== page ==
123 Taylor Kelling
121 Brian Mingle
120 Carol Bloomgarden
111 Terry Mingle
109 Kim Kline
107 Aaron Kloppel
107 Perri McGowan
102 Jeremy Mingle
  90 Tom Nix
  84 Swift A. Cat
  63 Andy Farnsworth
  57 Martha Fischer
  56 Teddy Wells
  50 Mimi Wells
  44 Ramona Kloppel
  21 Rob Scott
   0 Ralph Paonessa
 
October 1999 McIlroy Award Totals
 
165 Allison Wells
154 Kevin McGowan
142 Bill Evans
142 Jay McGowan
126 Ken Rosenberg
120 Jeff Wells
116 Jim Lowe
112 Matt Medler
105 Chris Butler
  53 Martha Fischer
 
Compiled by Matt Medler
 
October 1999 Evans Trophy Totals
 
197 Ken Rosenberg
186 Matt Young
175 Kevin McGowan
172 Jay McGowan
143 Bard Prentiss
140 Allison Wells
128 Matt Medler
105 Jeff Wells
 
October 1999 Lansing Totals
 
142 Kevin McGowan
  October 1999 Etna Challenge
 
94 Allison Wells
61 Carol Bloomgarden
 
 
THE YARD STICK ----------------------------
 
148 Rosenberg/James Family, Dryden, NY
140 Kelling Family, Caroline, NY
130 John Fitzpatrick, Ithaca, NY
128 McGowan/Kline Family, Dryden, NY
109 Geo Kloppel and Pat Lia, West Danby, NY
  93 Nancy Dickinson, Mecklenberg, NY
  66 Wells Family, Etna, NY
  61 Carol Bloomgarten, Etna, NY
  50 Fredericks Family, Van Etten, NY
  46 Jeff Holbrook, Canton, NY
  42 Melanie Uhlir, Etna, NY
 
OFFICE REPORT
 
88 Wes Hochachka & friends, Green Trailer, Lab of O
46 Steve Kelling & friends, Tan Trailer, Lab of O
41 Allison Wells, Main Building, Lab of O
40 Melanie Uhlir, Tan Trailer, Lab of O
 
LEADER'S LIST  LLLLLLLLLLLLLLLLLLLLLLLLLLLLLLLLL
 
By Geo Kloppel
 
Matt Young has been very busy, too busy to chase a number of nice birds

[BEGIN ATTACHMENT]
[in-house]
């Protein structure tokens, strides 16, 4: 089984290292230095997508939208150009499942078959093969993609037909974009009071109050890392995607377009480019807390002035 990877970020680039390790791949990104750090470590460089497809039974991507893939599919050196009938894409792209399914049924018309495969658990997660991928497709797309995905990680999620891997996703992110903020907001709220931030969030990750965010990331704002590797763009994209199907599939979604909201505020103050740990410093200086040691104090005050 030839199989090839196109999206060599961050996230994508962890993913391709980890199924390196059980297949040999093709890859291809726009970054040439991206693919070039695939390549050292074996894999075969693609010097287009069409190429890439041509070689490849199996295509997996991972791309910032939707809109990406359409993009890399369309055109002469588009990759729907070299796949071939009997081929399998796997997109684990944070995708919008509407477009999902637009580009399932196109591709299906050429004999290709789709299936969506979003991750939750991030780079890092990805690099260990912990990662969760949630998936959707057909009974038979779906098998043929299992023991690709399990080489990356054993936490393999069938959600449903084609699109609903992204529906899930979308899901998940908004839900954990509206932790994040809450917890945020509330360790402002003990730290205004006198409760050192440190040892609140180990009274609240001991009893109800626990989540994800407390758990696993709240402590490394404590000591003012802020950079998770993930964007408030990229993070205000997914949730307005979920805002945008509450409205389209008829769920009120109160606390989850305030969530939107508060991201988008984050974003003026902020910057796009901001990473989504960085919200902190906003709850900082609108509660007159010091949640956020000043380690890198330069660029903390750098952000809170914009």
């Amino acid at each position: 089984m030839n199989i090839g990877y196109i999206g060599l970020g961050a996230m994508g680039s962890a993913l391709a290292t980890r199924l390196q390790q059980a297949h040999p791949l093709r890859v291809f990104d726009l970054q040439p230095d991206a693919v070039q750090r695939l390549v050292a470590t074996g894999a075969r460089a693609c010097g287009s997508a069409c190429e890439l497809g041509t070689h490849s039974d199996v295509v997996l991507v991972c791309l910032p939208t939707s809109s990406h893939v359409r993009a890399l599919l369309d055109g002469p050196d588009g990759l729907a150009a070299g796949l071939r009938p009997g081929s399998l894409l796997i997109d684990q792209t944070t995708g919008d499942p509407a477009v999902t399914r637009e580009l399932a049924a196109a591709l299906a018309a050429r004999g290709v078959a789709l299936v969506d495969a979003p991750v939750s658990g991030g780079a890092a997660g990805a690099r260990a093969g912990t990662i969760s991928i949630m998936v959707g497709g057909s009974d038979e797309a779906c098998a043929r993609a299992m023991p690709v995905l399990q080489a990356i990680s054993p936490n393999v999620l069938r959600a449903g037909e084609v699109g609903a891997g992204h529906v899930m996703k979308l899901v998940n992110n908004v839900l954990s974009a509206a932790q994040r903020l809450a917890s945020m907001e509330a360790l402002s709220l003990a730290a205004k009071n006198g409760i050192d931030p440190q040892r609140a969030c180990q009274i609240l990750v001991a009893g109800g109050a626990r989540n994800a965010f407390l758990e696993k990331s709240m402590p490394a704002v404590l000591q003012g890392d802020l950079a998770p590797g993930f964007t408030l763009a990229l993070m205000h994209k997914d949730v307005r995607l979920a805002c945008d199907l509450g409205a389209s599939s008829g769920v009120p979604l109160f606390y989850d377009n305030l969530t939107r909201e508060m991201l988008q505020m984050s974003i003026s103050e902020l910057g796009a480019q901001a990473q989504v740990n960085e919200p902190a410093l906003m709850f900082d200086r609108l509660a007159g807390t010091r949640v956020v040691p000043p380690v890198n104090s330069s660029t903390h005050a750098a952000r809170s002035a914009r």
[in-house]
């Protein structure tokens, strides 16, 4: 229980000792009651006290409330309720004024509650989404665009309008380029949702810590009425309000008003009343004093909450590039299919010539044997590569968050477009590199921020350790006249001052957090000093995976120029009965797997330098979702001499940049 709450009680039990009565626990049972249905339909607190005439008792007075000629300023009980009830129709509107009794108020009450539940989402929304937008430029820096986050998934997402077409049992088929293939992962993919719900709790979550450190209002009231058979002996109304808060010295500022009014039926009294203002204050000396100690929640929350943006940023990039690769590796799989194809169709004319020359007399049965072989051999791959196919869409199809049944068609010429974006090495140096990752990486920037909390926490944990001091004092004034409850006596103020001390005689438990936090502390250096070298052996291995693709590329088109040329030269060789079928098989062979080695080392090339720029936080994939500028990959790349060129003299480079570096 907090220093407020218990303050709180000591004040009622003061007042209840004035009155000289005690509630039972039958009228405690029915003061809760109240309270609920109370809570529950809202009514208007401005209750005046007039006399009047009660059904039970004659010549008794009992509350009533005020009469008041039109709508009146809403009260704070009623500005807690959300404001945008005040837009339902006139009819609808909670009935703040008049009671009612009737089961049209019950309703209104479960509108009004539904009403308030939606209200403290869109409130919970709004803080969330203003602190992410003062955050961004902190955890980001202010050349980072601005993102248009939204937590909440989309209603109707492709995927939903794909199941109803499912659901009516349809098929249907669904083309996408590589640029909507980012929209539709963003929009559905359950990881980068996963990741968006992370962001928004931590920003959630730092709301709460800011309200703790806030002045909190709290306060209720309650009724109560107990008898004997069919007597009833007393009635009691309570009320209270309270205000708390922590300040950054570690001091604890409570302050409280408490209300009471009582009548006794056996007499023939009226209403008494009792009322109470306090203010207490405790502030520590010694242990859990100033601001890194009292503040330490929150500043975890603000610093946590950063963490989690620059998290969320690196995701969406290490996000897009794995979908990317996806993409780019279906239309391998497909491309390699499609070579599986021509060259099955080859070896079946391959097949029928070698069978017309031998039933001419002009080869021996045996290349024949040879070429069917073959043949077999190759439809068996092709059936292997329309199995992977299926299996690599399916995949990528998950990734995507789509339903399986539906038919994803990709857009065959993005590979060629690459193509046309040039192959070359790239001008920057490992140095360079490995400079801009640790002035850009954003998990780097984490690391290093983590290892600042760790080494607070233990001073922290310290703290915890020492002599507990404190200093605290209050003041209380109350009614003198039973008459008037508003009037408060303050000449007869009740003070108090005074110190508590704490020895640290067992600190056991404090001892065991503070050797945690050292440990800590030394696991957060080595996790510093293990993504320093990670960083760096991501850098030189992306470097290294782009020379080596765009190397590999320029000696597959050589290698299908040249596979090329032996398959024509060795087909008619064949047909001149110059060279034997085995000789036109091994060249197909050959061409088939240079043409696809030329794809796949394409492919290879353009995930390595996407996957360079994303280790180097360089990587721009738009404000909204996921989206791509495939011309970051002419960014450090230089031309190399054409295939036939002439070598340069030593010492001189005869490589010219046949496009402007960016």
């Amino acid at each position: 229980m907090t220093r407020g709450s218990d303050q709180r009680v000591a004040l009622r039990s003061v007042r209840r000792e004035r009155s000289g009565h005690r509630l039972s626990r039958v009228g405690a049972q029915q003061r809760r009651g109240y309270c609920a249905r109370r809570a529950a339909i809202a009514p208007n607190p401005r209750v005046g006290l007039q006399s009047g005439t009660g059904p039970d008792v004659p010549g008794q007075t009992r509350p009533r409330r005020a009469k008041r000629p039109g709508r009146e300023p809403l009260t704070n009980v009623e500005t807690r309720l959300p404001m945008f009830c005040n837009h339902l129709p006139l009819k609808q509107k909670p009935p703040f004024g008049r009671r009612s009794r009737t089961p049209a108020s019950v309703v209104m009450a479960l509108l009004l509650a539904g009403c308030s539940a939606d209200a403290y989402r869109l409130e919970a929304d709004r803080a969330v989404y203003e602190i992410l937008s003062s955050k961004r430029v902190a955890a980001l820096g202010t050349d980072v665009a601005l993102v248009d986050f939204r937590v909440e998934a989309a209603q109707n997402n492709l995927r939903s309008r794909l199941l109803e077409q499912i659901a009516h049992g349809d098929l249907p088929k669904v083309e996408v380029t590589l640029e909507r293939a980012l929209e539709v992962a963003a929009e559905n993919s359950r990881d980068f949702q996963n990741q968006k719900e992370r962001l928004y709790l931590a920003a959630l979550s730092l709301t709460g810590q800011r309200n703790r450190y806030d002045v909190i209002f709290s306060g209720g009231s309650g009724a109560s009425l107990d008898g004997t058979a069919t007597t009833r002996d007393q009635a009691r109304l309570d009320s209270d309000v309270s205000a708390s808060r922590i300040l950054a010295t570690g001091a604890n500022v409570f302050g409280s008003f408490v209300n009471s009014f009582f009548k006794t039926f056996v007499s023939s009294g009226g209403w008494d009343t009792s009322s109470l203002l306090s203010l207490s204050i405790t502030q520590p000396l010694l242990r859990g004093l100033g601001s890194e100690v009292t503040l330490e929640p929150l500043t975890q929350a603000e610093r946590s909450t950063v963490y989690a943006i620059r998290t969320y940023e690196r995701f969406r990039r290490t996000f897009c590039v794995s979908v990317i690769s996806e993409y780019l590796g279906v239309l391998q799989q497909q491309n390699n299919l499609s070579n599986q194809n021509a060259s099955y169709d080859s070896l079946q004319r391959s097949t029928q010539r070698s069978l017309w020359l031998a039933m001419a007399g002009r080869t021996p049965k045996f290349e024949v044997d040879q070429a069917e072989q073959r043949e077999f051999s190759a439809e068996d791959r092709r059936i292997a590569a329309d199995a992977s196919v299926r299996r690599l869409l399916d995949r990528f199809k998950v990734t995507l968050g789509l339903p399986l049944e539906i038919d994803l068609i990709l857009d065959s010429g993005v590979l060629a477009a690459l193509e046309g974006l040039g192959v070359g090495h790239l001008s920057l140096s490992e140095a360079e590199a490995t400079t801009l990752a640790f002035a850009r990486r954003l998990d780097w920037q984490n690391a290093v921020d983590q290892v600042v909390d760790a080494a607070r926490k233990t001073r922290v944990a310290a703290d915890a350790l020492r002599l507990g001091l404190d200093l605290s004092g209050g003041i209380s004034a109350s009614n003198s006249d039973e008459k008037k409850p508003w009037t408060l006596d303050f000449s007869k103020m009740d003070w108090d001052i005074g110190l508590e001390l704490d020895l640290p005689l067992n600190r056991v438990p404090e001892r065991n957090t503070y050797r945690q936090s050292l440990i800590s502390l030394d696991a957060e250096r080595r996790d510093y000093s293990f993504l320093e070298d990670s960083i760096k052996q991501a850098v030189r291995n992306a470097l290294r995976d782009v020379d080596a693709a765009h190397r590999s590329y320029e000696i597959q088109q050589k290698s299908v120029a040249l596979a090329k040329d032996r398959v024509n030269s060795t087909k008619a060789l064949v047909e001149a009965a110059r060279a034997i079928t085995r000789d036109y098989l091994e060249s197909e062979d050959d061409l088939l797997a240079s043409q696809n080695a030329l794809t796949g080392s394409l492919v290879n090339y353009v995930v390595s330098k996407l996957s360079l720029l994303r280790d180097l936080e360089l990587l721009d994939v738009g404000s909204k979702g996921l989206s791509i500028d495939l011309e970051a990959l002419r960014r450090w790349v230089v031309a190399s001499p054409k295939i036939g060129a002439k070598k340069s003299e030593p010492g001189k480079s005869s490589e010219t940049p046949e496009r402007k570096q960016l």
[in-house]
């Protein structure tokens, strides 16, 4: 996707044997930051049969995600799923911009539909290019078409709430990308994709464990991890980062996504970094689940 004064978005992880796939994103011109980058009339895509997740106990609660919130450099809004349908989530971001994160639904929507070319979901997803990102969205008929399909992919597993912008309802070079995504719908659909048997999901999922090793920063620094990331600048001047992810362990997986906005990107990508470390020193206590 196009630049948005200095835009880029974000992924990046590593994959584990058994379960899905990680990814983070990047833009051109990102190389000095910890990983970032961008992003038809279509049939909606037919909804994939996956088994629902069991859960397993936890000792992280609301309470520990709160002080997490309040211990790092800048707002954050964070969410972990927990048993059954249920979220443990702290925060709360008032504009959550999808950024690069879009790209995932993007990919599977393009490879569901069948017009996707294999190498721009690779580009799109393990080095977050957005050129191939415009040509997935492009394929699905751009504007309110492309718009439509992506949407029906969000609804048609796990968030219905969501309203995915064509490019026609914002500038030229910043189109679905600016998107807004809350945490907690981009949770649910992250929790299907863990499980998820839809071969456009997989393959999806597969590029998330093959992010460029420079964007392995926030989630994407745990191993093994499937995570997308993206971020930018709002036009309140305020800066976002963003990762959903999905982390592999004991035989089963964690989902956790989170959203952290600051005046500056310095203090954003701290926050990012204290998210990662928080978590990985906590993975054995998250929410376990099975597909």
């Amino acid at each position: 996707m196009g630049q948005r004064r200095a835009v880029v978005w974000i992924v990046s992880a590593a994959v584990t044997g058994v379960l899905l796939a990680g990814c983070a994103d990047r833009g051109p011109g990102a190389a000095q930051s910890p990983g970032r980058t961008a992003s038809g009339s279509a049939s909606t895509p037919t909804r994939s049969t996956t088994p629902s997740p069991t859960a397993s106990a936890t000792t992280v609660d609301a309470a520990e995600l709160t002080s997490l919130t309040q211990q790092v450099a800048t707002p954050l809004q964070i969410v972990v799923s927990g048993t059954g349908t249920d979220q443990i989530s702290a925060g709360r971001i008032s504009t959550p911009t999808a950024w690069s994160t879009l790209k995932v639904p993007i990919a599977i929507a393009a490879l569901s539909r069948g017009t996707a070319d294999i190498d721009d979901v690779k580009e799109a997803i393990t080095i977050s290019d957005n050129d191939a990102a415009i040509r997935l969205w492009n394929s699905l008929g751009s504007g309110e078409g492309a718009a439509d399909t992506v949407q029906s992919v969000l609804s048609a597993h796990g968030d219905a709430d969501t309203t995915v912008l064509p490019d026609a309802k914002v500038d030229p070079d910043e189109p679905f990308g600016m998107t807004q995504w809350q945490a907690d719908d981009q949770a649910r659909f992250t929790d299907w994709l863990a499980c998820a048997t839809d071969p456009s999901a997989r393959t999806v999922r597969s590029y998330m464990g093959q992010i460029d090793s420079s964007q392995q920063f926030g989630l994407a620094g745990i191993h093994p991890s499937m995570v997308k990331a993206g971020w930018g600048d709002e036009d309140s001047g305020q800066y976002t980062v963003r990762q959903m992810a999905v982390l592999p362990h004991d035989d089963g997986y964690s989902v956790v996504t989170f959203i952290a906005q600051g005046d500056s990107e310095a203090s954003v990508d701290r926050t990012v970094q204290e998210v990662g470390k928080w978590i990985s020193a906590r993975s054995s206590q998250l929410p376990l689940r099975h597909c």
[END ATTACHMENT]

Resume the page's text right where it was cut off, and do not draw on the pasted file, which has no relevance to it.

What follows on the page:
that have turned up recently. So busy in fact that I finally sent him the
following list of 244 species for quick certification. At that he was quite
prompt, and so here they all are for our collective amazement:
 
C & R-t Loon,P-b,R-n & H Grebe,D-c Cormorant,Am & Least Bittern,Great Blue
Heron,Great Egret,Snowy Egret,Tricolored Heron,GLOSSY IBIS,Green Heron,B-c
Night Heron,T & M Swan,G W-f Goose,Snow Goose,ROSS'GOOSE,C Goose,W Duck,G-w
& B-w Teal,Am Black Duck,Mallard,N Pintail,N Shoveler,Gadwall,Eu & Am
Wigeon,Canvasback,Redhead,R-n Duck,G & L Scaup,KING EIDER,L-t Duck,Surf &
W-w Scoter,C Goldeneye,Bufflehead,H,C & Rb Merganser,Ruddy Duck,T
Vulture,Osprey,Bald Eagle,N Harrier,Sharp-shinned,Cooper's & N
Goshawk,B-w,R-s,R-t,& R-l Hawk,Golden Eagle, Peregrine Falcon,Merlin,Am
Kestrel,R Grouse,W Turkey,R-n Pheasant,V-Rail,Sora,C Moorhen,Am
Coot,B-b,Golden & Semi Plover,Killdeer,G & L
Yellowlegs,Sol,Spotted,Upland,Least,Semi,W-r,Baird's,Stilt & Pect
Sandpiper,H Godwit,R Turnstone,Dunlin,RUFF,C Snipe,Am Woodcock,W & R-n
Phalarope,L-b & S-b Dowitcher,Sanderling,BUFF-BREASTED
SANDPIPER,Bonaparte's,R-b,H,I,LB-b,G & GB-b Gull,Casp,Common,Forster's &
Black Tern,R & M Dove,B-b & Y-b Cuckoo,E-Screech,G-H,Barred,L-e,S-e & S-w
Owl,C Nighthawk,Ch Swift,R-t Hummingbird,B Kingfisher,R-b,D,H & P
Woodpecker,N Flicker,Y-Bellied Sapsucker,O-s,Y-b,Ac,Al,Wi,L & G-c
Flycatcher,E Phoebe,E W Peewee,E Kingbird,H Lark,Tree,N.R-w,Bank,Cliff &
Barn Swallow,P Martin,B Jay,Am & F Crow,Common Raven,B-c Chickadee,T
Titmouse,R-b & W-b Nuthatch,B Creeper,Carolina,H,M & W Wren,G-c & R-c
Kinglet,B-G Gnatcatcher,E Bluebird,H,W,G-c & Sw Thrush,Veery,A Robin,G
Catbird,N Mockingbird,Brown Thrasher,Am Pipit,BOHEMIAN WAXWING,C Waxwing,N
Shrike,E Starling,B-h,W,R-e & Y-t Vireo,B-w,Tenn & Nash Warbler,N
Parula,Yellow,Ch-s,Magnolia,Cape May,B-t Blue,Y-r,B-t
Green,Blackburnian,Pine,Prairie,Palm,Bay-b,Blackpoll,Cerulean & B&w
Warbler,Am Redstart,Protho & W-e Warbler,Ovenbird,L & N
Waterthrush,Mourning Warbler,C Yellowthroat,Hooded,Wilson's & Canada